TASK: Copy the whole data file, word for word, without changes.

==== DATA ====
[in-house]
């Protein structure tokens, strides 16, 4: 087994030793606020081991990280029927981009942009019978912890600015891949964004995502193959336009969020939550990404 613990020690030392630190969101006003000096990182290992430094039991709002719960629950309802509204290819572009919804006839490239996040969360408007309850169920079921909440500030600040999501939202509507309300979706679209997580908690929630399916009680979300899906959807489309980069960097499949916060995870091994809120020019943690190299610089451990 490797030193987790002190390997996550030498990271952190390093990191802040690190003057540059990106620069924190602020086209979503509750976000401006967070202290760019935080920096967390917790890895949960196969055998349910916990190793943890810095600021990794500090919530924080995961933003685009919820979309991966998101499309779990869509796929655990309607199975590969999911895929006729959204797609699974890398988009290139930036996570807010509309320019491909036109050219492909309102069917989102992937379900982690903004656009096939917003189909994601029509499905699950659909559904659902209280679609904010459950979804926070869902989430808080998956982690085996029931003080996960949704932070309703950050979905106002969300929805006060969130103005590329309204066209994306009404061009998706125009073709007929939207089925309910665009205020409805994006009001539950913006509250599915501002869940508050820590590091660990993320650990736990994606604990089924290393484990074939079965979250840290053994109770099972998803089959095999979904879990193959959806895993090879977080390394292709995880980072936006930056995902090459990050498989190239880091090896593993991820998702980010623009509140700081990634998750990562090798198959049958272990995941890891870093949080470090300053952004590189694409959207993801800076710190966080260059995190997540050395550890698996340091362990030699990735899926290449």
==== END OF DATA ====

[in-house]
């Protein structure tokens, strides 16, 4: 087994030793606020081991990280029927981009942009019978912890600015891949964004995502193959336009969020939550990404 613990020690030392630190969101006003000096990182290992430094039991709002719960629950309802509204290819572009919804006839490239996040969360408007309850169920079921909440500030600040999501939202509507309300979706679209997580908690929630399916009680979300899906959807489309980069960097499949916060995870091994809120020019943690190299610089451990 490797030193987790002190390997996550030498990271952190390093990191802040690190003057540059990106620069924190602020086209979503509750976000401006967070202290760019935080920096967390917790890895949960196969055998349910916990190793943890810095600021990794500090919530924080995961933003685009919820979309991966998101499309779990869509796929655990309607199975590969999911895929006729959204797609699974890398988009290139930036996570807010509309320019491909036109050219492909309102069917989102992937379900982690903004656009096939917003189909994601029509499905699950659909559904659902209280679609904010459950979804926070869902989430808080998956982690085996029931003080996960949704932070309703950050979905106002969300929805006060969130103005590329309204066209994306009404061009998706125009073709007929939207089925309910665009205020409805994006009001539950913006509250599915501002869940508050820590590091660990993320650990736990994606604990089924290393484990074939079965979250840290053994109770099972998803089959095999979904879990193959959806895993090879977080390394292709995880980072936006930056995902090459990050498989190239880091090896593993991820998702980010623009509140700081990634998750990562090798198959049958272990995941890891870093949080470090300053952004590189694409959207993801800076710190966080260059995190997540050395550890698996340091362990030699990735899926290449």